Biologically detailed large-scale models of the brain can now be simulated thanks to increasingly powerful massively parallel supercomputers. We present an overview, for the general technical reader, of a neuronal network model of layers II/III of the neocortex built with biophysical model neurons. These simulations, carried out on an IBM Blue Gene/Le supercomputer, comprise up to 22 million neurons and 11 billion synapses, which makes them the largest simulations of this type ever performed. Such model sizes correspond to the cortex of a small mammal. The SPLIT library, used for these simulations, runs on single-processor as well as massively parallel machines. Performance measurements show good scaling behavior on the Blue Gene/L supercomputer up to 8,192 processors. Several key phenomena seen in the living brain appear as emergent phenomena in the simulations. We discuss the role of this kind of model in neuroscience and note that full-scale models may be necessary to preserve natural dynamics. We also discuss the need for software tools for the specification of models as well as for analysis and visualization of output data. Combining models that range from abstract connectionist type to biophysically detailed will help us unravel the basic principles underlying neocortical function.

National Category
Bioinformatics (Computational Biology)
Identifiers
urn:nbn:se:su:diva-93426 (URN)10.1147/rd.521.0031 (DOI)000253014700005 ()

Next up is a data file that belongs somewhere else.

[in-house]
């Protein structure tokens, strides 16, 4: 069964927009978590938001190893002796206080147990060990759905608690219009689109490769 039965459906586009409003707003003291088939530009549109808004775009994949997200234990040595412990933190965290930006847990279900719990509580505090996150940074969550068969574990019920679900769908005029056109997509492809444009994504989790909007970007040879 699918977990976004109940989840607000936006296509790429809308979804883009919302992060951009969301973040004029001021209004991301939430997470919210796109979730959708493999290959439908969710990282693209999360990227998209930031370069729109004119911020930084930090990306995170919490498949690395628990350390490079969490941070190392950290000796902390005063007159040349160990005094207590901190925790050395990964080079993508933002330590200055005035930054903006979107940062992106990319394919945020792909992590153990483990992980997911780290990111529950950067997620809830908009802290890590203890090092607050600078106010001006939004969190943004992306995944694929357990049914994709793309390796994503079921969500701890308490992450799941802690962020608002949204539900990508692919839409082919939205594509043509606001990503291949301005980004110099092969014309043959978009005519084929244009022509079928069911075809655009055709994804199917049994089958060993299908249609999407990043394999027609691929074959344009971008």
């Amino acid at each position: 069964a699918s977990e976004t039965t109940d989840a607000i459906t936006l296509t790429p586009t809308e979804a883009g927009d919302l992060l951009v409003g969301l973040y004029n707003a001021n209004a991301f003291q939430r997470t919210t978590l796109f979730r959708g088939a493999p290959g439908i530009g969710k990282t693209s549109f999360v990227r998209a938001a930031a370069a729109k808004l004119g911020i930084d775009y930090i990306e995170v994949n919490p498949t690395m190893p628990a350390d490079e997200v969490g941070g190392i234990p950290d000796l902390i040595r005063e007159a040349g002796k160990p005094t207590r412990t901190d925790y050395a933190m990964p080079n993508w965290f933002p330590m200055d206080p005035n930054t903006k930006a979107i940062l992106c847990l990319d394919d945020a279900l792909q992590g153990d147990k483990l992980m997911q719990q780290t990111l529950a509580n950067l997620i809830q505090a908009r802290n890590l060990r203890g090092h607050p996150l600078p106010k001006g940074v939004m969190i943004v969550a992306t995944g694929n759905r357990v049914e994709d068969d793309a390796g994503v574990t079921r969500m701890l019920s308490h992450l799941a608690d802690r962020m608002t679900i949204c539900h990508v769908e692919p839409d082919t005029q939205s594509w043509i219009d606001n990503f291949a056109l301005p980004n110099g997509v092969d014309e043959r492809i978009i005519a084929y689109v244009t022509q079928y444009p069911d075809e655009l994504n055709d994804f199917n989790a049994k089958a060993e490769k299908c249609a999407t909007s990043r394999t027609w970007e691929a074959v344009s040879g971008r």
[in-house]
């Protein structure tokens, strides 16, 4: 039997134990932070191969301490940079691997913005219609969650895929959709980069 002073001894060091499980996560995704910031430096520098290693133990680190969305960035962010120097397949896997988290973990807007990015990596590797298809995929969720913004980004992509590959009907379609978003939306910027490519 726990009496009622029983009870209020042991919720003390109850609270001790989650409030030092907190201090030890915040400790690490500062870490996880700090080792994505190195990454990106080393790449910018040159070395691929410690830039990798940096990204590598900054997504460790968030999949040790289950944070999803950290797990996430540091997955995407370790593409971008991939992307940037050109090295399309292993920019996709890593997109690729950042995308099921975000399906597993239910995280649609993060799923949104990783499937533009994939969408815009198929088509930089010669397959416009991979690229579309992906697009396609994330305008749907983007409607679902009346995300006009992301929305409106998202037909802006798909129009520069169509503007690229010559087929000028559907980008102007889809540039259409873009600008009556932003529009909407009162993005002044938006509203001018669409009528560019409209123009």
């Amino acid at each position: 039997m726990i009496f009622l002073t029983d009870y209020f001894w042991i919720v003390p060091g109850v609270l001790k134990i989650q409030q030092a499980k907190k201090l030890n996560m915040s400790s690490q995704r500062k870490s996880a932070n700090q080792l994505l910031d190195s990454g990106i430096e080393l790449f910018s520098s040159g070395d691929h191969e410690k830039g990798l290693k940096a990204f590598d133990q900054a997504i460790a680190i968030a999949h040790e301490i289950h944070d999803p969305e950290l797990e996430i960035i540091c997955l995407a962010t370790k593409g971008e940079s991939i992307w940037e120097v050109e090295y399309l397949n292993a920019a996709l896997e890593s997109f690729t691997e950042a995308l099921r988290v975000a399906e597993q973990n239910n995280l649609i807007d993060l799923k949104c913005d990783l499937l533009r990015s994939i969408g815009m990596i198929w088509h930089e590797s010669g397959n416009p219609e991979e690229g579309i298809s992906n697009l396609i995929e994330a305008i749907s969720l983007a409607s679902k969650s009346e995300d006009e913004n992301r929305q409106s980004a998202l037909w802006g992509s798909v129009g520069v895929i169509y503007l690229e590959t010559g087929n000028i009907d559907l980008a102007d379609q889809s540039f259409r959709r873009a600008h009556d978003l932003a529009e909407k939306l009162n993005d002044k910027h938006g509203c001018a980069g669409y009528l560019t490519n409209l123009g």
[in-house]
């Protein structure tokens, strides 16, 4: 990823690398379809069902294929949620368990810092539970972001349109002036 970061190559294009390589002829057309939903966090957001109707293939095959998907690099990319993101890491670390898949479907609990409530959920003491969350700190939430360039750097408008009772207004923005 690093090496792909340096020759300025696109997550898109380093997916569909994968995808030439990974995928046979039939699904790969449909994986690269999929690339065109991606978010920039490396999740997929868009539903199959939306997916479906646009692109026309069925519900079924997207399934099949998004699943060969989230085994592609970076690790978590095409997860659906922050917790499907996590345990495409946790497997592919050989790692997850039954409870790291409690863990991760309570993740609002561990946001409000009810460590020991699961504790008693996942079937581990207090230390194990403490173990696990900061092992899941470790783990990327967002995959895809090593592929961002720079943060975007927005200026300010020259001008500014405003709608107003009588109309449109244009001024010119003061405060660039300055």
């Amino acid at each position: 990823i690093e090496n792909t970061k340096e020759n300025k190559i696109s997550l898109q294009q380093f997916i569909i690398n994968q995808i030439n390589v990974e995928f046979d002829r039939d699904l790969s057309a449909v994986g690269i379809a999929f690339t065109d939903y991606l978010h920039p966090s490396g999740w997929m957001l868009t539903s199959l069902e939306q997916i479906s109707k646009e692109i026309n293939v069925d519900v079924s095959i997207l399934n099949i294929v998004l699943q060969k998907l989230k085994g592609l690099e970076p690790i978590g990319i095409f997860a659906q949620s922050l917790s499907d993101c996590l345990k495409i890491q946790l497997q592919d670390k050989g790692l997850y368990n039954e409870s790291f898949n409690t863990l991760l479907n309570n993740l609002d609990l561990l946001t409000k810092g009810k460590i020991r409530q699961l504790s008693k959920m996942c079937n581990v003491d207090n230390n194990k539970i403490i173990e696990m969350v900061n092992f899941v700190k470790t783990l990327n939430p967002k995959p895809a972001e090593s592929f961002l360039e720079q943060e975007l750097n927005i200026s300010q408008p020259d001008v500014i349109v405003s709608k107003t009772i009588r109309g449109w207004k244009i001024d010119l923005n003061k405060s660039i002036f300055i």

Available from: 2009-05-19 Created: 2013-09-09 Last updated: 2017-12-06Bibliographically approved
3. Bistable, Irregular Firing and Population Oscillations in a Modular Attractor Memory Network
Open this publication in new window or tab >>Bistable, Irregular Firing and Population Oscillations in a Modular Attractor Memory Network
2010 (English)In: PloS Computational Biology, ISSN 1553-734X, E-ISSN 1553-7358, Vol. 6, no 6, e1000803- p.Article in journal (Refereed) Published
Abstract [en]

Attractor neural networks are thought to underlie working memory functions in the cerebral cortex. Several such models have been proposed that successfully reproduce firing properties of neurons recorded from monkeys performing working memory tasks. However, the regular temporal structure of spike trains in these models is often incompatible with experimental data. Here, we show that the in vivo observations of bistable activity with irregular firing at the single cell level can be achieved in a large-scale network model with a modular structure in terms of several connected hypercolumns. Despite high irregularity of individual spike trains, the model shows population oscillations in the beta and gamma band in ground and active states, respectively. Irregular firing typically emerges in a high-conductance regime of balanced excitation and inhibition. Population oscillations can produce such a regime, but in previous models only a non-coding ground state was oscillatory. Due to the modular structure of our network, the oscillatory and irregular firing was maintained also in the active state without fine-tuning. Our model provides a novel mechanistic view of how irregular firing emerges in cortical populations as they go from beta to gamma oscillations during memory retrieval.